Newton is a small town in the northwest corner of New Jersey, where preserved forests, protected open space and state-backed farm land has curtailed suburbanization to maintain the foundation of what could be a thriving community in an urban age. It has a dense Main Street corridor and the anchor institutions of a 250-year-old town, as a gateway to this beautiful rural region. It also happens to be where I grew up.
Elsewhere in Sussex County, there are lake houses and golf courses that attract vacationers and tourists (and reporters) from the New York City market — that’s where my parents and other families came from. Though I believe there are unique assets, I also think this story is one that will relate to communities throughout the country and certainly elsewhere in the U.S. Northeast.
Today I am enjoying the Sussex County Farm & Horse Show, so I thought it was time to write down a conversation I have had too often since leaving the nest four years ago.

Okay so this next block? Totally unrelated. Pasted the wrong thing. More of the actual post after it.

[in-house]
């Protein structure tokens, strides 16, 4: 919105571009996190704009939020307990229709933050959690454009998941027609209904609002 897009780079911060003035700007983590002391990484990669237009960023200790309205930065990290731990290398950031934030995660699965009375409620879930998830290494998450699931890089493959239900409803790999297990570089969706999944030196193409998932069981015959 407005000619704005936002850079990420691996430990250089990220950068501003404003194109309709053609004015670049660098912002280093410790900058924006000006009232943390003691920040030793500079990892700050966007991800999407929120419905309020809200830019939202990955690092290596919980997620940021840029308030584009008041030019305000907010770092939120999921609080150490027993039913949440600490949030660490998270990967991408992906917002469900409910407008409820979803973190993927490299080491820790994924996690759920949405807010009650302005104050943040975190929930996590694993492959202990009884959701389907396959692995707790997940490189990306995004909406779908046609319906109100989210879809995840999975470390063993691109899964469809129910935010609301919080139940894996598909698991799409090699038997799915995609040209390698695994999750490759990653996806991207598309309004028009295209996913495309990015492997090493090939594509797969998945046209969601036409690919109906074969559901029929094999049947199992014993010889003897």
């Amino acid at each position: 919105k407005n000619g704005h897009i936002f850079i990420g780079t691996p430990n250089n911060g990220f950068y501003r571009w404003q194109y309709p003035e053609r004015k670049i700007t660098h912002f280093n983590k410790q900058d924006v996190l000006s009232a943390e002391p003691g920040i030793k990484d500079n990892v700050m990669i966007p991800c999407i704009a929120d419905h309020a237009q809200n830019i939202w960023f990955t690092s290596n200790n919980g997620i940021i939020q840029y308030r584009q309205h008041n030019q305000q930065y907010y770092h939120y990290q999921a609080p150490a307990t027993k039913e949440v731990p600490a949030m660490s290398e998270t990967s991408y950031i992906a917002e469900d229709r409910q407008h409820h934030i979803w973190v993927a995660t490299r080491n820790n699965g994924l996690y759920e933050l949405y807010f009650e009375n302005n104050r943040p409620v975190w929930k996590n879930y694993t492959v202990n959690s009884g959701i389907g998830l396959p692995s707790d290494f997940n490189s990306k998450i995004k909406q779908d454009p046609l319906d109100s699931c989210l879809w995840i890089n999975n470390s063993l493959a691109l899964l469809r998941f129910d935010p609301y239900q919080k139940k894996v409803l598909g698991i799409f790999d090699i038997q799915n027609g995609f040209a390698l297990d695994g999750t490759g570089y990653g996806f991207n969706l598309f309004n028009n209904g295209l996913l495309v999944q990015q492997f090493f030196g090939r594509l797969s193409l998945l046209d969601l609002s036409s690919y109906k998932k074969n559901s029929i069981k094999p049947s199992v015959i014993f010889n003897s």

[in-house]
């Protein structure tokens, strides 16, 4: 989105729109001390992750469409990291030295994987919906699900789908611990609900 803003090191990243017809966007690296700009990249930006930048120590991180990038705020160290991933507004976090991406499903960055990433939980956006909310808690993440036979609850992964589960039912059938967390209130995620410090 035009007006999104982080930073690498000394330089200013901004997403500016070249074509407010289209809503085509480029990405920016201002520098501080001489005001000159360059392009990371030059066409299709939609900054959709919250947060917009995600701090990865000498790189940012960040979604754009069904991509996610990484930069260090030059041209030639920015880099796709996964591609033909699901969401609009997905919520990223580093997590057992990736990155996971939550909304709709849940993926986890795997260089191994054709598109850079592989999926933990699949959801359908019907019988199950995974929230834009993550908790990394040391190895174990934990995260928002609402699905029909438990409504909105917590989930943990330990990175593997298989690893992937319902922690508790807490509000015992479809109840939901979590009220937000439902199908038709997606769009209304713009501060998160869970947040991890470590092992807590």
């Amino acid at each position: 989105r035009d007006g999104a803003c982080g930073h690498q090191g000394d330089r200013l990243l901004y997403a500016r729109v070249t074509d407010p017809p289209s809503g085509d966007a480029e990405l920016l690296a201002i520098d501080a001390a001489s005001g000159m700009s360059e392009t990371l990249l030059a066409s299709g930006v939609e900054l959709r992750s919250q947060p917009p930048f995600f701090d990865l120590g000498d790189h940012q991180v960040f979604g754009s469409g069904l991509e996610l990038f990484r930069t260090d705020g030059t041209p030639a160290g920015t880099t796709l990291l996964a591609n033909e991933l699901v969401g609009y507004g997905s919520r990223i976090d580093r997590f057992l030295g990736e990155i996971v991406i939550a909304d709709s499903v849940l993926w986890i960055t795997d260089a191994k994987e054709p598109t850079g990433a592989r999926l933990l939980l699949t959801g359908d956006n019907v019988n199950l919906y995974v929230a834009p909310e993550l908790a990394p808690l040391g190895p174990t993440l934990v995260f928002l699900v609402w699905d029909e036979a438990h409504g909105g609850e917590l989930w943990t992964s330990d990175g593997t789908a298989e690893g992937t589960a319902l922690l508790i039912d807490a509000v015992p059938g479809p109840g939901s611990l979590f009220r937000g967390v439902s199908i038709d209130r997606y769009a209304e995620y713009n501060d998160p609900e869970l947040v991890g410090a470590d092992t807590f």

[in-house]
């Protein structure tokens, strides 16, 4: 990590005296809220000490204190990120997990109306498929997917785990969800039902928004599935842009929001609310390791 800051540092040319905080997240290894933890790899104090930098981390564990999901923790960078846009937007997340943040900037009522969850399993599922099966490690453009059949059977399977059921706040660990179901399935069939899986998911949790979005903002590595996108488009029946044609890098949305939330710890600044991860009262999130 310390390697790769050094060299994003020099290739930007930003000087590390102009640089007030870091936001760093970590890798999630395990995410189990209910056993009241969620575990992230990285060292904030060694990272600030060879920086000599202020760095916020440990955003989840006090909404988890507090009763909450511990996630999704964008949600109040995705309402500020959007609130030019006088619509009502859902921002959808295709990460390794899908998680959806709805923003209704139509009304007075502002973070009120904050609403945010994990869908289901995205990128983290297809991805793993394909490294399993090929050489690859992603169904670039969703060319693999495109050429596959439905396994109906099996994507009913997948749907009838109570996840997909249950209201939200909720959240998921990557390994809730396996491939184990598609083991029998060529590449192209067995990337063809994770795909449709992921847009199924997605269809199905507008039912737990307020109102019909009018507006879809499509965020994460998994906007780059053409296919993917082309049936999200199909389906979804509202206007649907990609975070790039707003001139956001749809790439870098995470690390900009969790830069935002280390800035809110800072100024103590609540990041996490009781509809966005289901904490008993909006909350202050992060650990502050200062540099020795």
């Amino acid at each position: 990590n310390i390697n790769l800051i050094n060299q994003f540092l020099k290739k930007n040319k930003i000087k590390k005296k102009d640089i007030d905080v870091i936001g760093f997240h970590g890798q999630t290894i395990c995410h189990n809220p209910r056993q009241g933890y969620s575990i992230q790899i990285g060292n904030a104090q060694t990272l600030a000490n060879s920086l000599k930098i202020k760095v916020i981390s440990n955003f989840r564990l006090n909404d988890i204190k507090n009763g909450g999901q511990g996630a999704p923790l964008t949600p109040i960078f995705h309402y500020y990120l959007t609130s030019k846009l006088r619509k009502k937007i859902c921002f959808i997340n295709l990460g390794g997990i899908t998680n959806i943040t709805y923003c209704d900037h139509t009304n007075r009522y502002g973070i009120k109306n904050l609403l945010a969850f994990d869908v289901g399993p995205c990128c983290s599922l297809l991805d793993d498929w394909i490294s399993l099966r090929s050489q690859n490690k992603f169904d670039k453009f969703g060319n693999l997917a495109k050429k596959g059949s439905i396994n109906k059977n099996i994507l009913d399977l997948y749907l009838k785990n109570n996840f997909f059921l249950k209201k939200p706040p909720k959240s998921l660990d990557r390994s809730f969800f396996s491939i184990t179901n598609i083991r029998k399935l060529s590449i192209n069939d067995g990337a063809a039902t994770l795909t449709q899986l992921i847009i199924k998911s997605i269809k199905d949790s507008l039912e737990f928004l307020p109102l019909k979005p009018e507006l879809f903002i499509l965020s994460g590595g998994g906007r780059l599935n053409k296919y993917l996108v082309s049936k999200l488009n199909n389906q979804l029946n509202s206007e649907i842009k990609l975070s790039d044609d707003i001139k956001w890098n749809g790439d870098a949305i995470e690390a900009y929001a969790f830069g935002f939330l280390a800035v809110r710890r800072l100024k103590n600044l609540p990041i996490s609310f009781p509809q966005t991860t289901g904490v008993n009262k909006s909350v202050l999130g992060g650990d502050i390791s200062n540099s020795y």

I grew up in northwest New Jersey. Of course, when I tell people this – anyone outside of this rural swath of the Garden State, even others from the state – they think it’s a curiously specific geographical distinction.
There is North Jersey and there is South Jersey and, when pushed, there is Central Jersey. Here’s the breakdown, North Jersey is urban backfill from New York City, exurbs, grime and business sprawl. South Jersey is full of Phillies fans, Jersey tomatoes, big, greasy hair and the Shore. Central Jersey is full of elite suburbs around Princeton and the buffer between its two geography neighbors.
But my native Sussex County, and Warren County beneath it, are decidedly dissimilar from North Jersey nomenclature. Despite growing up less than 60 miles from Manhattan and 90 miles from Philadelphia, my childhood could easily be classified as small town, in the Garden State’s prime rural hinterland that you didn’t know existed.
My parents left their New York City roots for the simpler pastures of Sussex County – bringing me to Newton, N.J. when I was still an infant, so I am our first-generation of this rural community, though I didn’t know it until I left there.